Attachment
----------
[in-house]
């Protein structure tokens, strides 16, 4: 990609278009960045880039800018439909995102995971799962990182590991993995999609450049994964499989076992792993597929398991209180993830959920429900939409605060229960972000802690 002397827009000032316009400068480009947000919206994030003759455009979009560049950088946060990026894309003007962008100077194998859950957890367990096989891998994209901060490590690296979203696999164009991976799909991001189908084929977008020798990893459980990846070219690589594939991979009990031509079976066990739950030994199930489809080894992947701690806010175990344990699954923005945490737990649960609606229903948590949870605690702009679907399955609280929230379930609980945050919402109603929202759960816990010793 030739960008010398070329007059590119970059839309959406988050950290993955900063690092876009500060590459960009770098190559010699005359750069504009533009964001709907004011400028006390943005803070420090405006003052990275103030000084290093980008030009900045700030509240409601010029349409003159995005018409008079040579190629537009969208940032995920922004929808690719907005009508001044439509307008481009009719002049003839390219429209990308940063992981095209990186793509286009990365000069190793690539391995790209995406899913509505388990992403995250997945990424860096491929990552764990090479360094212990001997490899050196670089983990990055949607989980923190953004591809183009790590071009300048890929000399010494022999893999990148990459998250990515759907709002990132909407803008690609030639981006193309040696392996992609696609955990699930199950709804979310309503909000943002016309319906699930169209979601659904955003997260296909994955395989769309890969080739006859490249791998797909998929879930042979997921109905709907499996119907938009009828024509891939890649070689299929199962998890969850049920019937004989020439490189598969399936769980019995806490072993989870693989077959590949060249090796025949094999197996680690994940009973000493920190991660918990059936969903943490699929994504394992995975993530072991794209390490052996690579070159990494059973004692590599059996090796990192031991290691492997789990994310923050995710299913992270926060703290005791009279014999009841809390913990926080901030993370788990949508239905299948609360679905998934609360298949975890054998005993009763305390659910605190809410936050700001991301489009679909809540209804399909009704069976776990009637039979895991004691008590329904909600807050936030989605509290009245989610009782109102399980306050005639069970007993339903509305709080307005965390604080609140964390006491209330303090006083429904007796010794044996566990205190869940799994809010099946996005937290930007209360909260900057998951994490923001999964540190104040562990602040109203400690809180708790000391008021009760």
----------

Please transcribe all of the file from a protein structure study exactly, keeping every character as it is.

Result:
[in-house]
């Protein structure tokens, strides 16, 4: 990609278009960045880039800018439909995102995971799962990182590991993995999609450049994964499989076992792993597929398991209180993830959920429900939409605060229960972000802690 002397827009000032316009400068480009947000919206994030003759455009979009560049950088946060990026894309003007962008100077194998859950957890367990096989891998994209901060490590690296979203696999164009991976799909991001189908084929977008020798990893459980990846070219690589594939991979009990031509079976066990739950030994199930489809080894992947701690806010175990344990699954923005945490737990649960609606229903948590949870605690702009679907399955609280929230379930609980945050919402109603929202759960816990010793 030739960008010398070329007059590119970059839309959406988050950290993955900063690092876009500060590459960009770098190559010699005359750069504009533009964001709907004011400028006390943005803070420090405006003052990275103030000084290093980008030009900045700030509240409601010029349409003159995005018409008079040579190629537009969208940032995920922004929808690719907005009508001044439509307008481009009719002049003839390219429209990308940063992981095209990186793509286009990365000069190793690539391995790209995406899913509505388990992403995250997945990424860096491929990552764990090479360094212990001997490899050196670089983990990055949607989980923190953004591809183009790590071009300048890929000399010494022999893999990148990459998250990515759907709002990132909407803008690609030639981006193309040696392996992609696609955990699930199950709804979310309503909000943002016309319906699930169209979601659904955003997260296909994955395989769309890969080739006859490249791998797909998929879930042979997921109905709907499996119907938009009828024509891939890649070689299929199962998890969850049920019937004989020439490189598969399936769980019995806490072993989870693989077959590949060249090796025949094999197996680690994940009973000493920190991660918990059936969903943490699929994504394992995975993530072991794209390490052996690579070159990494059973004692590599059996090796990192031991290691492997789990994310923050995710299913992270926060703290005791009279014999009841809390913990926080901030993370788990949508239905299948609360679905998934609360298949975890054998005993009763305390659910605190809410936050700001991301489009679909809540209804399909009704069976776990009637039979895991004691008590329904909600807050936030989605509290009245989610009782109102399980306050005639069970007993339903509305709080307005965390604080609140964390006491209330303090006083429904007796010794044996566990205190869940799994809010099946996005937290930007209360909260900057998951994490923001999964540190104040562990602040109203400690809180708790000391008021009760």